What you need to know
- Microsoft CVP Noelle Walsh shared an update on the company's Azure blog about how Redmond keeps track of its datacenters' energy usage.
- Walsh acknowledged Microsoft's disappointing Scope 3 emissions results from a report released earlier in 2022.
On Earth Day 2022, Microsoft CVP Noelle Walsh took to the Azure blog (opens in new tab) to provide an update about how the company keeps tabs on its datacenter energy usage. The figures Walsh shared offer a firsthand glimpse into Microsoft's mindset regarding ensuring Azure operations don't tank overall sustainability goals.
Microsoft's Power Usage Effectiveness (PUE) metrics are based on a simple formula: PUE equals the total energy needed for a facility divided by the total energy used for computing. Microsoft's goal is to get the PUE value to one or close thereto. The company's newest datacenters have a PUE of 1.12. Its operating PUE differs across regions, with a particularly high and undesirable number in the Asia Pacific region due to hot climates and additional energy expenses on cooling.
Microsoft has a similar equation for Water Usage Effectiveness (WUE). "WUE is calculated by dividing the number of liters of water used for humidification and cooling by the total annual amount of power (measured in kWh) needed to operate our datacenter IT equipment," Walsh stated in the blog. Like with energy, WUE values are much higher than one in the "Asia Pacific" category due to heightened cooling needs.
Microsoft acknowledges there's more work to be done to help reduce energy usage and ensure its operations are sustainable, even when it comes to factors not completely under its control such as Scope 3 emissions. If you want to see practical, consumer-level applications of Microsoft's ecological initiatives, check out its mouse made with recycled ocean plastics.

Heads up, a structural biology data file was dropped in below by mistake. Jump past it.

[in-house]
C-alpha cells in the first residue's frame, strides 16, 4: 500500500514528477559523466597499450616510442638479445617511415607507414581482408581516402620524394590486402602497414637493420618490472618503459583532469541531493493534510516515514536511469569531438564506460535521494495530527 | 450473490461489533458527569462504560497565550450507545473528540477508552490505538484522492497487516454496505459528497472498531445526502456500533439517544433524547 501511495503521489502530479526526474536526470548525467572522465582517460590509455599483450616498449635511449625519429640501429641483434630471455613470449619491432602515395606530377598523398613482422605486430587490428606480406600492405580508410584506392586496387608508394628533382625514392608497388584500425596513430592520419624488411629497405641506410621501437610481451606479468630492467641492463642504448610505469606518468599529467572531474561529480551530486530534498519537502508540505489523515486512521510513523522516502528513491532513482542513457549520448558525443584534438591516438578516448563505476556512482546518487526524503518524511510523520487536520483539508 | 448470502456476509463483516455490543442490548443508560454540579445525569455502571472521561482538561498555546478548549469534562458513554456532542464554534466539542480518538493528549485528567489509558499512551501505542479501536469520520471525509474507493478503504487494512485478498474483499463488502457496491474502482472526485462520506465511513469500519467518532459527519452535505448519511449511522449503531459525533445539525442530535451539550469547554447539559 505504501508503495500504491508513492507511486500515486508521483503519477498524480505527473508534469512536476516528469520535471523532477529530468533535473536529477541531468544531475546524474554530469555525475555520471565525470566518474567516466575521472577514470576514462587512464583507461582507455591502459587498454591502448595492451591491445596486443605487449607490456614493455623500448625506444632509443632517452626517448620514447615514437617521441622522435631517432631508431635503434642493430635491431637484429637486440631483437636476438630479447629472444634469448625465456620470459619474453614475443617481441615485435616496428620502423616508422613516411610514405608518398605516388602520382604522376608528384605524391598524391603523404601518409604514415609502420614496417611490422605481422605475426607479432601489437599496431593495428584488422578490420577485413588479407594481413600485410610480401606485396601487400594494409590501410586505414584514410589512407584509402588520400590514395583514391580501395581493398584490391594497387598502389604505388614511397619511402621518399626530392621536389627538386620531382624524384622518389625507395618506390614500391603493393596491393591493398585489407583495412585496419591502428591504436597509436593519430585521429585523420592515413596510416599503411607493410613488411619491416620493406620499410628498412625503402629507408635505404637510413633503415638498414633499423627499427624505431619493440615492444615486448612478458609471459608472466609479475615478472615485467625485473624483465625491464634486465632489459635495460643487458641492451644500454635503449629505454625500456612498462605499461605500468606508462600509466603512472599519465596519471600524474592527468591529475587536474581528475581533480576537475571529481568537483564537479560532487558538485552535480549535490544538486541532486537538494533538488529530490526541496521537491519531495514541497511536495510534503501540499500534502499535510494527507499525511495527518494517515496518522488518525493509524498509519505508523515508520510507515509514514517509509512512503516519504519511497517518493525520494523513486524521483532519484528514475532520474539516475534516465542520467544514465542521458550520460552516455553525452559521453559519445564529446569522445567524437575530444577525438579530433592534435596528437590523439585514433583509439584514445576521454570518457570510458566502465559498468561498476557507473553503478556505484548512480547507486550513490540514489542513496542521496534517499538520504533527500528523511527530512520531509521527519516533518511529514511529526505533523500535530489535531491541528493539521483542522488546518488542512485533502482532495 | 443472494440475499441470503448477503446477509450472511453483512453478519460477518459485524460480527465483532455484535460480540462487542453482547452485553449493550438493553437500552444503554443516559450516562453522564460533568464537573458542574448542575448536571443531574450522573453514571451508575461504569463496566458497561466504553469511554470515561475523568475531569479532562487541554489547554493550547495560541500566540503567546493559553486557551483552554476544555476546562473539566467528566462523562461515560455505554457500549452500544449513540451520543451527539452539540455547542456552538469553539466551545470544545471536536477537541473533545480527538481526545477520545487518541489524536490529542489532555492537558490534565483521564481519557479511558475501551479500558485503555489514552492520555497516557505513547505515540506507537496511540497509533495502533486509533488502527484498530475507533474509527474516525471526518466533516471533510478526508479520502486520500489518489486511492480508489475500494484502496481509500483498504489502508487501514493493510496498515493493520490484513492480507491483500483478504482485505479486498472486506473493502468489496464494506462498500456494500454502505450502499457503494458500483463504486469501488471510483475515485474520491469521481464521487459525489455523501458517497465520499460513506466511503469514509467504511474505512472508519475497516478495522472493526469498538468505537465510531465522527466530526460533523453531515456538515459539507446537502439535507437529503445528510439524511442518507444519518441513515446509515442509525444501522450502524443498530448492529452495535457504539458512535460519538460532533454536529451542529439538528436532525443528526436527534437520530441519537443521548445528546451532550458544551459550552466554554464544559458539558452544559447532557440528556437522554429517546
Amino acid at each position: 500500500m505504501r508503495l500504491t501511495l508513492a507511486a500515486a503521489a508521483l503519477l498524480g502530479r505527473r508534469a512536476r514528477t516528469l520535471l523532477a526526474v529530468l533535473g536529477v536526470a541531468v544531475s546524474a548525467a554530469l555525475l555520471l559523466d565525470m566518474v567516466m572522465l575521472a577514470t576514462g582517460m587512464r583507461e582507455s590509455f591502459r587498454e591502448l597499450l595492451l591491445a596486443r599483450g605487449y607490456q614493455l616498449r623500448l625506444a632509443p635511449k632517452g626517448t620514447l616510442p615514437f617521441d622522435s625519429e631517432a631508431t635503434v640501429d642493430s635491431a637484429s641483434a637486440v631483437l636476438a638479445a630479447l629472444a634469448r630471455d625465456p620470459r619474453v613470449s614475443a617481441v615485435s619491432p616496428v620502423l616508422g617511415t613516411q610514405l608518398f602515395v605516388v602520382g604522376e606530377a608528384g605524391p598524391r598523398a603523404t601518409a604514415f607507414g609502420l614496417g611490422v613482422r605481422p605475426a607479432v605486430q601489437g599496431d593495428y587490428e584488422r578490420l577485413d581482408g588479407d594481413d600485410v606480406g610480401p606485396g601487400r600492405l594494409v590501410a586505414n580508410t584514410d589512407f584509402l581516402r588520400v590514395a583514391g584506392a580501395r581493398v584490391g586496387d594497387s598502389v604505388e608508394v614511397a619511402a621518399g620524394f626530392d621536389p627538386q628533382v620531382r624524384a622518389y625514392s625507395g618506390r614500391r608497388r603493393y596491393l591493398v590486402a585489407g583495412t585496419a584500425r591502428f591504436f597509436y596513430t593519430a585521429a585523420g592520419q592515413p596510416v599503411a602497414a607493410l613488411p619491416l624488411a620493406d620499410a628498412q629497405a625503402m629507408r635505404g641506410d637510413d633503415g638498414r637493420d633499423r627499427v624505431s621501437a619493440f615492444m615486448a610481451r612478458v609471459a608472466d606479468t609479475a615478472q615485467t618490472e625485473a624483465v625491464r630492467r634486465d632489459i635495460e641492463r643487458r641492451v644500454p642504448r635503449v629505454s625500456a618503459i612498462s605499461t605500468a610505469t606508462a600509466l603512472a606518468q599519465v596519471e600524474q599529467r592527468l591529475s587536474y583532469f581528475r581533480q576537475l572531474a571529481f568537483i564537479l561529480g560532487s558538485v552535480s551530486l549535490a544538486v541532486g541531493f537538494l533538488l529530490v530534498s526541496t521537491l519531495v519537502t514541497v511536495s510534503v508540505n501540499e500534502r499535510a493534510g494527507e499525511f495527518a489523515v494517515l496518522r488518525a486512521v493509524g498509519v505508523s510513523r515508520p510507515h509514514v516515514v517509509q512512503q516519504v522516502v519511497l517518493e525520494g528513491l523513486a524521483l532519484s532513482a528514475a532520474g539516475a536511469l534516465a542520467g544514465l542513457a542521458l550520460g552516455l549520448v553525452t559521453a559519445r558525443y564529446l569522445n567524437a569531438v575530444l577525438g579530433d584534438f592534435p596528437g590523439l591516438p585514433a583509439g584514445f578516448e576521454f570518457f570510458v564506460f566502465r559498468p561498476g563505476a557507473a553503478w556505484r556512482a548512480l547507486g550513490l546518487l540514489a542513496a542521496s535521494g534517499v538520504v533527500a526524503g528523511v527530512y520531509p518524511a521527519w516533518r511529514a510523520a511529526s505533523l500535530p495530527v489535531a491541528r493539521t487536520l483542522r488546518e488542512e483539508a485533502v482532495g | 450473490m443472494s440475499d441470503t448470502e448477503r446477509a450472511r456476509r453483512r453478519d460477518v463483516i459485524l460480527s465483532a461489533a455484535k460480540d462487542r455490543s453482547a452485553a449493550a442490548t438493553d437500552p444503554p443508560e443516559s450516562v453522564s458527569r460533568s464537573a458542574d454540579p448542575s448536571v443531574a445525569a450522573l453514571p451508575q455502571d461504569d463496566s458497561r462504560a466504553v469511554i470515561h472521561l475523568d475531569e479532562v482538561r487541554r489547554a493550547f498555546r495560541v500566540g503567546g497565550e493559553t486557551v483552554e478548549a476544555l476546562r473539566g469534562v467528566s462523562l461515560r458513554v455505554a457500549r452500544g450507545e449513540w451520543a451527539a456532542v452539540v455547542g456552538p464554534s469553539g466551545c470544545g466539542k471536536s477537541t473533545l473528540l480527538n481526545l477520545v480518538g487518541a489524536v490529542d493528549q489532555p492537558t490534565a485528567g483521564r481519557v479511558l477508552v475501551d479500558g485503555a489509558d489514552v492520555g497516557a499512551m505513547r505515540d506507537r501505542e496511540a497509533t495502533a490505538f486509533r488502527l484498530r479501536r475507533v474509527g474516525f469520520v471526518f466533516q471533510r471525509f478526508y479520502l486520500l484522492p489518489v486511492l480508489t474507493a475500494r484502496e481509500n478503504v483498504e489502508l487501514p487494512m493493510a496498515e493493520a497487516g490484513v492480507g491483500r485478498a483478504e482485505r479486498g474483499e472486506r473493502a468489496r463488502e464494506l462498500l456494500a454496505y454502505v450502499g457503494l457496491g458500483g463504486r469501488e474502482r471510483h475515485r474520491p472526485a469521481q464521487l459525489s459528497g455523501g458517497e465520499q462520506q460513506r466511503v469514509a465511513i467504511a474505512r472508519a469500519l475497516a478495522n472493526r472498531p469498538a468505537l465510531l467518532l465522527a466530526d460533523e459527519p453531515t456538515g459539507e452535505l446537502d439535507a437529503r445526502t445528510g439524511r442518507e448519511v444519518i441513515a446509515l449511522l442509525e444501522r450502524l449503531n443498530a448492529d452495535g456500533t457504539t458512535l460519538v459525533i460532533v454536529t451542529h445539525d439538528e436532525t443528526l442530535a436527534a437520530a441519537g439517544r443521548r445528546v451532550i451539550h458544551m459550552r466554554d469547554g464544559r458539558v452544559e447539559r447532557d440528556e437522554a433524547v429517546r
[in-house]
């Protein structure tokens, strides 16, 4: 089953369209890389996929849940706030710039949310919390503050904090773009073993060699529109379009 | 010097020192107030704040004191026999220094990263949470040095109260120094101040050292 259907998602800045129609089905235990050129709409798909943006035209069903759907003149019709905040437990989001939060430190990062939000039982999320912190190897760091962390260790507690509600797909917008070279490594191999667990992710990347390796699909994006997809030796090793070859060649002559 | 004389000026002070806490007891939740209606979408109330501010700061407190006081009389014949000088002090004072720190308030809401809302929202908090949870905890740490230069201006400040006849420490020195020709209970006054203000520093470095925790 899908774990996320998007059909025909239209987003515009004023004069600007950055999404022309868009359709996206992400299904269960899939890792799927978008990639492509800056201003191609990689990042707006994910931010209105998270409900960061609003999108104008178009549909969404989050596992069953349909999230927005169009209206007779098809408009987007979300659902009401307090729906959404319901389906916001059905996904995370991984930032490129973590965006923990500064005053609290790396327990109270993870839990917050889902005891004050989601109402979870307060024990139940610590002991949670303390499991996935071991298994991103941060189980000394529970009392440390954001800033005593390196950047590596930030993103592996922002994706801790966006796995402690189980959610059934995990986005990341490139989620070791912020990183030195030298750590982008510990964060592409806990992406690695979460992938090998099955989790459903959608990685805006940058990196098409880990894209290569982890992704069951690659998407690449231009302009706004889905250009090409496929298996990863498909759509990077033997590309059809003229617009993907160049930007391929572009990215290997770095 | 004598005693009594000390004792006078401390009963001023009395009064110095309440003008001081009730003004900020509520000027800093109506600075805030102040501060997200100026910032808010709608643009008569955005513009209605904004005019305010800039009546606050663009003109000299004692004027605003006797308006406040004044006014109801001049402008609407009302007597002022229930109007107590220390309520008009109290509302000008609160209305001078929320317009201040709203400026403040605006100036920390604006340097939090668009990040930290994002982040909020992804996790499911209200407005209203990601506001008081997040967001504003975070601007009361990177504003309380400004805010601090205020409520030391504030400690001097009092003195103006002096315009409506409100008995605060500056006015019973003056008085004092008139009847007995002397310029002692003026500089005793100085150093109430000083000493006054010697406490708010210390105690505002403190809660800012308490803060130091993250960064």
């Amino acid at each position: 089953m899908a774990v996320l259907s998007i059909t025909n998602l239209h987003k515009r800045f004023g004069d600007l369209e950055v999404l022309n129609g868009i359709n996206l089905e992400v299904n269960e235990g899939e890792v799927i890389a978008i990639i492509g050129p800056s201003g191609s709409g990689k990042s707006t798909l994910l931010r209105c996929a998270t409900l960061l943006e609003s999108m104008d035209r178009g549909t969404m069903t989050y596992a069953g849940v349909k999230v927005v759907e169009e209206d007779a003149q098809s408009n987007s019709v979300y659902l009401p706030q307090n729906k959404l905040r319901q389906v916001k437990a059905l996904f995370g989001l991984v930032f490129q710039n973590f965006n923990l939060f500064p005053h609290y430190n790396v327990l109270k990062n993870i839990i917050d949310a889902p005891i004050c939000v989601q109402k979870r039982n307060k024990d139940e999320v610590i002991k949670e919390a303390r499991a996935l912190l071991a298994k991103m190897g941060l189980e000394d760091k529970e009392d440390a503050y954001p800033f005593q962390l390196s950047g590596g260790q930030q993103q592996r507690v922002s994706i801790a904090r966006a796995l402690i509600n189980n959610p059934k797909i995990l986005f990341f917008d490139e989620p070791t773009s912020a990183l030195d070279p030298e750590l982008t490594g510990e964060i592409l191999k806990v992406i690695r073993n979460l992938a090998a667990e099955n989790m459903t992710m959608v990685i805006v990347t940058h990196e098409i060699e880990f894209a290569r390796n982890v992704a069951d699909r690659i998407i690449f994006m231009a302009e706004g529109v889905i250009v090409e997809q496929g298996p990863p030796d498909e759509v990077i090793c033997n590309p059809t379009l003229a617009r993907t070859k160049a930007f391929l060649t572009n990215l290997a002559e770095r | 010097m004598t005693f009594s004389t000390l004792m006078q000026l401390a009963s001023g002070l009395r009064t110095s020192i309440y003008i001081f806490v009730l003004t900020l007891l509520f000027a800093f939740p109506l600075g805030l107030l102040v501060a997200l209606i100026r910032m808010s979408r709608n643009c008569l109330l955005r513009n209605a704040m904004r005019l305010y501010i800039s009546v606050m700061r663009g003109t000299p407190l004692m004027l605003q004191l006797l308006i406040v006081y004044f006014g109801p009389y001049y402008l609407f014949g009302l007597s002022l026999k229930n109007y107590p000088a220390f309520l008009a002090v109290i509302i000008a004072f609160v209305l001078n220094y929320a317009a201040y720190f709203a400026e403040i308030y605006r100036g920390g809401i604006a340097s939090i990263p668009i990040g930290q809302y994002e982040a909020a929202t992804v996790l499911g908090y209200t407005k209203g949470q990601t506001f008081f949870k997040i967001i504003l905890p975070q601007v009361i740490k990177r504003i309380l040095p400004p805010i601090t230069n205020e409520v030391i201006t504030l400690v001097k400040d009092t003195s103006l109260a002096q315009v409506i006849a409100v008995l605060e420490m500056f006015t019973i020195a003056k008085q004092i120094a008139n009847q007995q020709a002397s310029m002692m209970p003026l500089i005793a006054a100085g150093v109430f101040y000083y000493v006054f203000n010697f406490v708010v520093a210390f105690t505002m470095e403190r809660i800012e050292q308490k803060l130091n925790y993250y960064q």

Robert Carnevale is the News Editor for Windows Central. He's a big fan of Kinect (it lives on in his heart), Sonic the Hedgehog, and the legendary intersection of those two titans, Sonic Free Riders. He is the author of Cold War 2395. Have a useful tip? Send it to email@example.com.
PUE was cool 15 years ago, now you need to track in real time, and product produced.
1.) How much compute do you get per kWh (you can have a great PUE but the servers are not doing any work... a waste)
3.) Need to account for the variation of CO2e intensity, (CO2e/kWh), at a varying rate for every 30min period in the year. (Hint - the variance is high) learn to shift your compute to lower carbon intensity locations where the carbon intensity is less for that period of time..... saves money too!)
4.) All generated power must also consider the scope 3 emissions created in order to generate that power
I'm tracking with you on PUE vs kWh/computing, but I'm going to have to read up on CO2e. My question is, won't companies want to compute as efficiently as possible anyway, as that translates directly to the bottom line? And if so, wouldn't PUE still be a reasonable unit of measurement?
Right. This is why I purchase a product or service. NOT. I cannot tell you just how much I DON'T care about energy effectiveness. In fact, I'm much less likely to support you if you stink of ESG.
I agree 100%... it is all for show. ESG is nothing more than a pretty face on pile of "*&^" Having been in the space I can tell you it is full of political activists, that get paid well by the company they seek to destroy, in order that they might selfishly acquire more power.
Comment #1 above made you sound so reasonable. Comment #2 here makes you sound like you stalk congresswomen on Twitter.
The truth, like with most of us, likely lies somewhere in the middle. He isn't wrong that most of the corporate ESG stuff is mostly virtue signaling/advertising. If companies thought their general customer base wanted something different, most of them would do that instead. Same goes for most politicians unfortunately.
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